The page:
This creation of a two-tier system could be bad news for both students and universities alike, with some starting their university life having had a free ticket and an easy ride and others having had to fight fiercely to secure their first-choice place.  Unpopular as the view might be among A-Level students, university should be difficult to get into – universities need to take the best and most promising students regardless of background, and it’s unclear what criteria they work from when they make unconditional offers.  While it may not be apparent yet, the trend towards offering more unconditional places could fuel an undercurrent of resentment between those who were handed their place on a plate and those who had to work incredibly hard to get there.

Blessing or bribery?

Some might see the offer of an unconditional place as a blessing, while to others it will look like little more than old-fashioned bribery.

Some UK universities offered unconditional places only for students who firmly accepted them within a certain time frame.  Deciding which university to go to shouldn’t be rushed at any cost, particularly as the increase in tuition fees means there’s a lot more riding on a student’s choice than there was even a handful of years ago.

It can cost upwards of £9,000 a year to study at university and student debt is fast increasing.  Pressuring students to accept an offer and not giving them the time and space to explore all their options cannot be good, and some students will be tempted to simply take the offer on the table even if it’s not their desired course or institution.  That could lead to heartache down the line if they realize they have made a rushed decision they later regret, and they may end up crashing out with nothing to show either degree- or A-Level-wise.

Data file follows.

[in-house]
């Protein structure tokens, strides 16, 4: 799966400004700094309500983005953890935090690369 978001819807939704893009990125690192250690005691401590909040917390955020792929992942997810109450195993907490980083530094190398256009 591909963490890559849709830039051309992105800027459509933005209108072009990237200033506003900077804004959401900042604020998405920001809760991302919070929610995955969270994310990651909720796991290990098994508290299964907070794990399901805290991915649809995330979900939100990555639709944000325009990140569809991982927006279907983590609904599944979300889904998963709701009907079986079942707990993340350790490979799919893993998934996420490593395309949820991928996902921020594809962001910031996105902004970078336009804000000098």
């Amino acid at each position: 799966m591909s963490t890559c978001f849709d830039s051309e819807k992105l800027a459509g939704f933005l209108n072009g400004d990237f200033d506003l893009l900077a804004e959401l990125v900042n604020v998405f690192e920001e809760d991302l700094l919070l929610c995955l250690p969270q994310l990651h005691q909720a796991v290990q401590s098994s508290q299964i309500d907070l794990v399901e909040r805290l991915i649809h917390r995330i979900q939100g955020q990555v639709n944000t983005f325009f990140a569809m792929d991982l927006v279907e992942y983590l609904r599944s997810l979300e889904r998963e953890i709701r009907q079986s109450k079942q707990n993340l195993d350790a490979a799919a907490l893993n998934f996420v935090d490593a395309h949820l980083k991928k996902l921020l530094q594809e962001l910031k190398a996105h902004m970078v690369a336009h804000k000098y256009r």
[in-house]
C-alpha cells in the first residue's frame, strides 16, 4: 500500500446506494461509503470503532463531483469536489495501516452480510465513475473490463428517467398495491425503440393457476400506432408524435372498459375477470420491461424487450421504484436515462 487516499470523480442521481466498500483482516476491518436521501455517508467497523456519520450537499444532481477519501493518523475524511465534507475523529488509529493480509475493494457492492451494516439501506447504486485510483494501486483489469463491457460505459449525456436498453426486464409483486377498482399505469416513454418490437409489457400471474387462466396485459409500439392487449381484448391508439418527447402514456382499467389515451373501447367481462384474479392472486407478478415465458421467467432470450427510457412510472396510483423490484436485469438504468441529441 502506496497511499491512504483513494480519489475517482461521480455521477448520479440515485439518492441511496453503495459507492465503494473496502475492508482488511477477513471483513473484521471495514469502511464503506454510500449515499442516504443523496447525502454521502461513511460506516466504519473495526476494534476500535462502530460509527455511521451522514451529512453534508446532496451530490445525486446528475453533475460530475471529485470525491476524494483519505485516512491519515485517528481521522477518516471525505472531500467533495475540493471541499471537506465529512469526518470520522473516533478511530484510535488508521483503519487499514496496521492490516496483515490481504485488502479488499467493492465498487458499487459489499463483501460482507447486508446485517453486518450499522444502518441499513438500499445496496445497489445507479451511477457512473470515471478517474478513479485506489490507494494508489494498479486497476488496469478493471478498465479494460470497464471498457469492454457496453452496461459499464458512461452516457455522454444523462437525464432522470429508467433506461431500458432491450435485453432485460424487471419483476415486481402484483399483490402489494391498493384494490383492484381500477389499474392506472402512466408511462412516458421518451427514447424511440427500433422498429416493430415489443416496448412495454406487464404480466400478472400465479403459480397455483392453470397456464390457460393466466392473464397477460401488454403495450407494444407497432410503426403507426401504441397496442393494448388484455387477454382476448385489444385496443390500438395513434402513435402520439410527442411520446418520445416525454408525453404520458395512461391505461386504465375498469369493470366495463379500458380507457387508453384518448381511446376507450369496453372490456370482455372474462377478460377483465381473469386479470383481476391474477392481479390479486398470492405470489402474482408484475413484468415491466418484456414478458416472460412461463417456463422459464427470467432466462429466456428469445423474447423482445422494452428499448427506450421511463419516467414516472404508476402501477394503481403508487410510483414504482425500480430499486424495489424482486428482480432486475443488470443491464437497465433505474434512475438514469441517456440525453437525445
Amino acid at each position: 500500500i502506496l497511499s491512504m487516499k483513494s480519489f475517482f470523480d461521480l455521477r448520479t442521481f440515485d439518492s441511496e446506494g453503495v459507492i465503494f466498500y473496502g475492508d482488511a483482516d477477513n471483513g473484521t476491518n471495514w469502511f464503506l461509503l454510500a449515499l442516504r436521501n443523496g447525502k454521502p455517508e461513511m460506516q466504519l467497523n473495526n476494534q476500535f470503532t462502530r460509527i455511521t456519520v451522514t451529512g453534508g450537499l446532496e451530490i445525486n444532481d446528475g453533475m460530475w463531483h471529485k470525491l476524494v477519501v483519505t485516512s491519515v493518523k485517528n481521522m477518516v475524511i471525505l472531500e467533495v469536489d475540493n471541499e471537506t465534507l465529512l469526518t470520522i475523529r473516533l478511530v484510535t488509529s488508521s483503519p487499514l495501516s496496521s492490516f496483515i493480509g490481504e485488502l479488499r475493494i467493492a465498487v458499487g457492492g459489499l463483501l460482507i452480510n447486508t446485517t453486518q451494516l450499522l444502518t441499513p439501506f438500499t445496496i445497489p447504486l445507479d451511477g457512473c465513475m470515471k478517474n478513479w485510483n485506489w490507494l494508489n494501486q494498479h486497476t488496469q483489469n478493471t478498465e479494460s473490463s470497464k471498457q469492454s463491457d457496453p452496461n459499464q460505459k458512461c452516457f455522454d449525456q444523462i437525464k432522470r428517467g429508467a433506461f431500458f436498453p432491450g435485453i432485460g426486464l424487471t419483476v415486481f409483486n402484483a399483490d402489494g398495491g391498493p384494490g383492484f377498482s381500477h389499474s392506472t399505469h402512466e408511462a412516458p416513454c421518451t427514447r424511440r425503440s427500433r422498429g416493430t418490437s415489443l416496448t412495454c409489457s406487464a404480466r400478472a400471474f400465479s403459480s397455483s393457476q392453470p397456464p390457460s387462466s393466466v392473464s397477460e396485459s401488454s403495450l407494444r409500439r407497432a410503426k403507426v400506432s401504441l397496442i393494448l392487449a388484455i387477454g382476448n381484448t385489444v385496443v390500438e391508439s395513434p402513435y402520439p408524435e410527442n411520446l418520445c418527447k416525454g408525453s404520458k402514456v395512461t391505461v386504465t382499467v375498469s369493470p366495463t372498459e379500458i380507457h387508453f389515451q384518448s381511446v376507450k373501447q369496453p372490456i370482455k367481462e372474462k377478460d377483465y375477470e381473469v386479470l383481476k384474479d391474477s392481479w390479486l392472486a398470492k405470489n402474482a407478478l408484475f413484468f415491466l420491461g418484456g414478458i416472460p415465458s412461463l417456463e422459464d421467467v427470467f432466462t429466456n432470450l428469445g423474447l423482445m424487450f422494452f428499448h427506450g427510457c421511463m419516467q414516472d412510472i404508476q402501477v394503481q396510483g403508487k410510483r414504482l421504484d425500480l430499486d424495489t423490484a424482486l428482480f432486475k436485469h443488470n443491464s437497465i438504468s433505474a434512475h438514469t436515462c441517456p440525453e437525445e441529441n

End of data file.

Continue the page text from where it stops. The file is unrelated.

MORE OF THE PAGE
It’s also not good news for universities.  UK universities have a strong global reputation for academic excellence and incredible research, attracting students from all over the world.  Making too many unconditional offers could backfire and undermine that strong academic reputation.

If they lure in students who then underachieve at A-Level, they could run the risk of the same students underachieving at university.  In order to balance things out, that might mean they end up lowering the bar on grades and awarding more undeserved firsts and 2:1s, just to make themselves appear more successful.  In the end all that does is reduce the quality of the work they do and lower academic standards overall.

Too many unconditional offers comes off as an easy get-out for universities desperate to fill places and ensure the income from tuition fees, and it’s a disservice to the universities themselves and the students who have worked so hard to get there.  Students would be better turning down an unconditional offer if they’ve been put under pressure to accept.  This is too big a decision to be left open to bribery, and in the end there will be no winners.


Lizzie Exton writes for Inspiring Interns, which specializes in sourcing candidates for internshipsTo browse our graduate jobs in London listings, visit our website.

This article was originally published in August 2018 . It was last updated in January 2020